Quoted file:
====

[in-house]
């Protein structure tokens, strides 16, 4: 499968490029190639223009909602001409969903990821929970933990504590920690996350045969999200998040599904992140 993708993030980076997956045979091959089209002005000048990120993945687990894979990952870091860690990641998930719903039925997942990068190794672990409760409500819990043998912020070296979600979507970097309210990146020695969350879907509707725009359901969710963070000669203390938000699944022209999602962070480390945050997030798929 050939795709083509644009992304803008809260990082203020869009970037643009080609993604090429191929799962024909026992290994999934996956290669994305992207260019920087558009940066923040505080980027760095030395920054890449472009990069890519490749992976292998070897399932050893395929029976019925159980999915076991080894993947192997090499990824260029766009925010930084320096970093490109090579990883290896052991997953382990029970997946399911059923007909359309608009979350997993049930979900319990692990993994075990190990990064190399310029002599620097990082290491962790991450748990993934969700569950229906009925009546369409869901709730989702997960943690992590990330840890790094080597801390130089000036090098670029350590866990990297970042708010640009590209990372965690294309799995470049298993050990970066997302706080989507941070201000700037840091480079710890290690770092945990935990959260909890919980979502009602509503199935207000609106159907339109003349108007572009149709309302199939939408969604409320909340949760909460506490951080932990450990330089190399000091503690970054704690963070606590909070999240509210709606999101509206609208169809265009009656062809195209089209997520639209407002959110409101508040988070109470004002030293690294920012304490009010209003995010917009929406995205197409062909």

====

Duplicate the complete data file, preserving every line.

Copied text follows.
[in-house]
């Protein structure tokens, strides 16, 4: 499968490029190639223009909602001409969903990821929970933990504590920690996350045969999200998040599904992140 993708993030980076997956045979091959089209002005000048990120993945687990894979990952870091860690990641998930719903039925997942990068190794672990409760409500819990043998912020070296979600979507970097309210990146020695969350879907509707725009359901969710963070000669203390938000699944022209999602962070480390945050997030798929 050939795709083509644009992304803008809260990082203020869009970037643009080609993604090429191929799962024909026992290994999934996956290669994305992207260019920087558009940066923040505080980027760095030395920054890449472009990069890519490749992976292998070897399932050893395929029976019925159980999915076991080894993947192997090499990824260029766009925010930084320096970093490109090579990883290896052991997953382990029970997946399911059923007909359309608009979350997993049930979900319990692990993994075990190990990064190399310029002599620097990082290491962790991450748990993934969700569950229906009925009546369409869901709730989702997960943690992590990330840890790094080597801390130089000036090098670029350590866990990297970042708010640009590209990372965690294309799995470049298993050990970066997302706080989507941070201000700037840091480079710890290690770092945990935990959260909890919980979502009602509503199935207000609106159907339109003349108007572009149709309302199939939408969604409320909340949760909460506490951080932990450990330089190399000091503690970054704690963070606590909070999240509210709606999101509206609208169809265009009656062809195209089209997520639209407002959110409101508040988070109470004002030293690294920012304490009010209003995010917009929406995205197409062909």